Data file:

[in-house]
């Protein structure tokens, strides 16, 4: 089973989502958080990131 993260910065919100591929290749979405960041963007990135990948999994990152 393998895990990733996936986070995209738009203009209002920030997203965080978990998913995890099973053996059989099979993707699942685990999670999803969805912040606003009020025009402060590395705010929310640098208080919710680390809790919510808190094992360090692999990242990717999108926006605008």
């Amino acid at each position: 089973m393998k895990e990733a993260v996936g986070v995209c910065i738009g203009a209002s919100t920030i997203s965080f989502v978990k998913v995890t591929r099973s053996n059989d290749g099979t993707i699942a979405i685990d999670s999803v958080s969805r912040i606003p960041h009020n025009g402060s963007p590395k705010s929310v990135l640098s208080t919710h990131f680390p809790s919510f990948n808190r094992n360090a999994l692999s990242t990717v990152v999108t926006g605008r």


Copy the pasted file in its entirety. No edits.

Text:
[in-house]
């Protein structure tokens, strides 16, 4: 089973989502958080990131 993260910065919100591929290749979405960041963007990135990948999994990152 393998895990990733996936986070995209738009203009209002920030997203965080978990998913995890099973053996059989099979993707699942685990999670999803969805912040606003009020025009402060590395705010929310640098208080919710680390809790919510808190094992360090692999990242990717999108926006605008």
């Amino acid at each position: 089973m393998k895990e990733a993260v996936g986070v995209c910065i738009g203009a209002s919100t920030i997203s965080f989502v978990k998913v995890t591929r099973s053996n059989d290749g099979t993707i699942a979405i685990d999670s999803v958080s969805r912040i606003p960041h009020n025009g402060s963007p590395k705010s929310v990135l640098s208080t919710h990131f680390p809790s919510f990948n808190r094992n360090a999994l692999s990242t990717v990152v999108t926006g605008r």